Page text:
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Book IV: Chapter XIII 

There are five particulars in which, under fair pretences, the rich craftily endeavour to undermine the rights of the people, these are their public assemblies, their offices of state, their courts of justice, their military power, and their gymnastic exercises. With respect to their public assemblies, in having them open to all, but in fining the rich only, or others very little, for not attending; with respect to offices, in permitting the poor to swear off, but not granting this indulgence to those who are within the census; with respect to their courts of justice, in fining the rich for non-attendance, but the poor not at all, or those a great deal, and these very little, as was done by the laws of Charondas. In some places every citizen who was enrolled had a right to attend the public assemblies and to try causes; which if they did not do, a very heavy fine was laid upon them; that through fear of the fine they might avoid being enrolled, as they were then obliged to do neither the one nor the other. The same spirit of legislation prevailed with respect to their bearing arms and their gymnastic exercises; for the poor are excused if they have no arms, but the rich are fined; the same method takes place if they do not attend their gymnastic exercises, there is no penalty on one, but there is on the other: the consequence of which is, that the fear of this penalty induces the rich to keep the one and attend the other, while the poor do neither. These are the deceitful contrivances of oligarchical legislators.

The contrary prevails in a democracy; for there they make the poor a proper allowance for attending the assemblies and the courts, but give the rich nothing for doing it: whence it is evident, that if any one would properly blend these customs together, they must extend both the pay and the fine to every member of the community, and then every one would share in it, whereas part only now do. The citizens of a free state ought to [1297b] consist of those only who bear arms: with respect to their census it is not easy to determine exactly what it ought to be, but the rule that should direct upon this subject should be to make it as extensive as possible, so that those who are enrolled in it make up a greater part of the people than those who are not; for those who are poor, although they partake not of the offices of the state, are willing to live quiet, provided that no one disturbs them in their property: but this is not an easy matter; for it may not always happen, that those who are at the head of public affairs are of a humane behaviour. In time of war the poor are accustomed to show no alacrity without they have provisions found them; when they have, then indeed they are willing to fight.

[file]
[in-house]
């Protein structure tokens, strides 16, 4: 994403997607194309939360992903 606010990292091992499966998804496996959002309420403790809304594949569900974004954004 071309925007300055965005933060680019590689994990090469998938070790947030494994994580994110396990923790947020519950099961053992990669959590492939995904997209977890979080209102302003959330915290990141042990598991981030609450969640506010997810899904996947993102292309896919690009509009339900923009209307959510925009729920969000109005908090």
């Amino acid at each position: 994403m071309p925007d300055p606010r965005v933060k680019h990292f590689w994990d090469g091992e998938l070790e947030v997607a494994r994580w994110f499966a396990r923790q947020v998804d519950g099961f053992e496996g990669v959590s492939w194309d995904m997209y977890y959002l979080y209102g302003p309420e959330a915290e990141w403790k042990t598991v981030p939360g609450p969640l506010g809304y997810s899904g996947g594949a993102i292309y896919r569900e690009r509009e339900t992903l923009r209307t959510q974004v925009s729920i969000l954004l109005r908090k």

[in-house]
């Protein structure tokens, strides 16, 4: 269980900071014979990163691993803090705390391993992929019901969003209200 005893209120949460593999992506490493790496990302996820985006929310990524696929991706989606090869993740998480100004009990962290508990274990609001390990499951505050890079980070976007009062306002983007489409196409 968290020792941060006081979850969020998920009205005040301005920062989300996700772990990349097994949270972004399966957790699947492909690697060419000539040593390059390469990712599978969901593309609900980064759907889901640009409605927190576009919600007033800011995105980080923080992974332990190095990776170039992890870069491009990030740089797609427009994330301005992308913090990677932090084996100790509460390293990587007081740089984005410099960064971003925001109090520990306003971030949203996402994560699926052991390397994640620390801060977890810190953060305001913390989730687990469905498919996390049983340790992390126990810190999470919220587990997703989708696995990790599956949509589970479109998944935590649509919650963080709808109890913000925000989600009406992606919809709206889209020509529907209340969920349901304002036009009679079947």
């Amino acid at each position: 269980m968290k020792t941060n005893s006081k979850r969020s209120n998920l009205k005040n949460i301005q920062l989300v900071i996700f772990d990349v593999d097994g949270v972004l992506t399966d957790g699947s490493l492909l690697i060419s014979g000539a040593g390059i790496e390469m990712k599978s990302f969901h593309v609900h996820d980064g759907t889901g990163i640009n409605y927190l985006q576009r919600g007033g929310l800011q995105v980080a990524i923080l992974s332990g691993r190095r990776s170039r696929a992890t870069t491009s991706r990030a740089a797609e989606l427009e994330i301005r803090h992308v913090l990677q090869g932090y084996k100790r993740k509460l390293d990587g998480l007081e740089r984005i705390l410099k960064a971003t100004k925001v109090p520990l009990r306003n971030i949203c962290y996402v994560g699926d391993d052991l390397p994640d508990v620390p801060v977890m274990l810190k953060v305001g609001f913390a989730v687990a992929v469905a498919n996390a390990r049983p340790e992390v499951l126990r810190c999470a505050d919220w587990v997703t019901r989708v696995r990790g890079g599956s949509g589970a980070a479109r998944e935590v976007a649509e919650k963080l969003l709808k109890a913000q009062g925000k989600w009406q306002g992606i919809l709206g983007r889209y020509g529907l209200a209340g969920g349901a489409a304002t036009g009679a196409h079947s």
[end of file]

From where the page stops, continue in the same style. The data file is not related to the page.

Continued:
In some governments the power is vested not only in those who bear arms, but also in those who have borne them. Among the Malienses the state was composed of these latter only, for all the officers were soldiers who had served their time. And the first states in Greece which succeeded those where kingly power was established, were governed by the military. First of all the horse, for at that time the strength and excellence of the army depended on the horse, for as to the heavy-armed foot they were useless without proper discipline; but the art of tactics was not known to the ancients, for which reason their strength lay in their horse: but when cities grew larger, and they depended more on their foot, greater numbers partook of the freedom of the city; for which reason what we call republics were formerly called democracies. The ancient governments were properly oligarchies or kingdoms; for on account of the few persons in each state, it would have been impossible to have found a sufficient number of the middle rank; so these being but few, and those used to subordination, they more easily submitted to be governed.

We have now shown why there are many sorts of governments, and others different from those we have treated of: for there are more species of democracies than one, and the like is true of other forms, and what are their differences, and whence they arise; and also of all others which is the best, at least in general; and which is best suited for particular people.

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